Airports, Rail Companies, and Supermarkets Are Supporting People with Hidden Disabilities in a Lovely Way

by Lewis Jefferies 3 months ago in stigma

The Sunflower Lanyard Scheme has now launched

Airports, Rail Companies, and Supermarkets Are Supporting People with Hidden Disabilities in a Lovely Way

So, I recently discovered something that could potentially work incredibly well, providing it gets the attention it deserves. I saw an article online, which went into detail about the new Hidden Disability Sunflower Lanyard Scheme.

This scheme is an initiative, designed to act as a sign that the person wearing the sunflower lanyard has a hidden disability, and they may require some additional assistance when out in public. The sunflower lanyard scheme is being trialed in selected Tesco and Sainsbury’s stores.

Developed by designers, Tabbers Limited, the Hidden Disability Sunflower Lanyard Scheme first launched at Gatwick Airport in 2016, and now more than 10,000 lanyards have been handed out.

The Sunflower Lanyard Scheme

With us now in the final quarter of 2019, this incredible scheme has been introduced in a range of major UK airports, railway stations, sports venues, and supermarkets, which I mentioned before. Sainsbury’s were the first supermarket to trial this scheme with forty stores participating, whereas Tesco are also trialing the scheme in fifteen stores located in Hertfordshire.

So, how does the Sunflower Lanyard Scheme actually work? Well, people with hidden disabilities, including autism and Asperger’s, learning disabilities, dementia, mobility issues (for example: arthritis, MS, ME, chronic illnesses), mental health illnesses, visual or hearing impairments are able to get extra help when traveling or shopping.

If a staff member at a supermarket, railway station, airport etc, spots the sunflower lanyard being worn by someone, then the staff members can provide sufficient support. This includes: more time at the checkout, help with bag packing, extra help at airport security, and an easier check-in before travel.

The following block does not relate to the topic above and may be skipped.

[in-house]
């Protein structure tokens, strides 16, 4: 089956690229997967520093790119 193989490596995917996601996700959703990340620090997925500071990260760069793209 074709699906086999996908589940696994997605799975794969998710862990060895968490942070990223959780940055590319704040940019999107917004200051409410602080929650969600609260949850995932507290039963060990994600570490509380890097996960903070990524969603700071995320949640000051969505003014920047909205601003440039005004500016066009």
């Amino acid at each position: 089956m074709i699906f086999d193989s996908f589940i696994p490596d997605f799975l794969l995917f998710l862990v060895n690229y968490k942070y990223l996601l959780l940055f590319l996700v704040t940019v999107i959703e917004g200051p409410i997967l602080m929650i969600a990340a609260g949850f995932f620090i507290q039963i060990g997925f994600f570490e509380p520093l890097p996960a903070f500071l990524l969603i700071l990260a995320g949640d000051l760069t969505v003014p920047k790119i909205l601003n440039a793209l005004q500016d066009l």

The Sunflower Lanyard Scheme

I recently contacted London North Eastern Railway (LNER) about the Sunflower Scheme, and how I could get myself one. It was fantastic to see LNER so supportive. They quickly sent me one out, as well as a letter, which said:

“Our trained colleagues won’t have any details of any individual conditions, however once they see the lanyard, they will ask you if you need any help or just a friendly hello whilst traveling with us.”

The more people share around this scheme, the more people will be aware of it, and be able to help support people, like me, with hidden disabilities.

The Sunflower Lanyard Scheme [Photo Credit: Lewis Jefferies]

In the past, my mental health deteriorated on a large scale, and I struggled to speak out about my troubles, my fears, my problems. I spoke with a counsellor about my mental health earlier this year, and she was so helpful that the sessions managed to put me, and my mental health in a much better place.

With the Hidden Disabilities Sunflower Lanyard scheme now launching properly, it is fantastic to see how much support people are showing towards the people being spotted wearing these sunflower lanyards. I recently tweeted saying:

“Received my sunflower lanyard from @LNER today. People, like me, who have hidden disabilities often find it hard to ask for help. Carrying a sunflower lanyard shows staff onboard trains, planes etc that we may need some extra help. Spread the word people.”

Since tweeting that, so many people have come together praising the Sunflower Scheme by commenting with things like ‘they are a brilliant idea, and we look for them all the time whilst working at the Rhodes airport’. Another Twitter user said ‘my son and I have used these at airports and on LNER trains. Great to see more people being made aware of the needs of those with hidden disabilities when traveling’.

The Sunflower Lanyard Scheme

So, next time you’re at the supermarket, traveling via train, or at the airport, look out for these special sunflower lanyards and simply say hello to them. Honestly, it will make a difference!

stigma
Lewis Jefferies
Lewis Jefferies
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Lewis Jefferies

Film Industries and Creative Writing student at the University of Portsmouth.

See all posts by Lewis Jefferies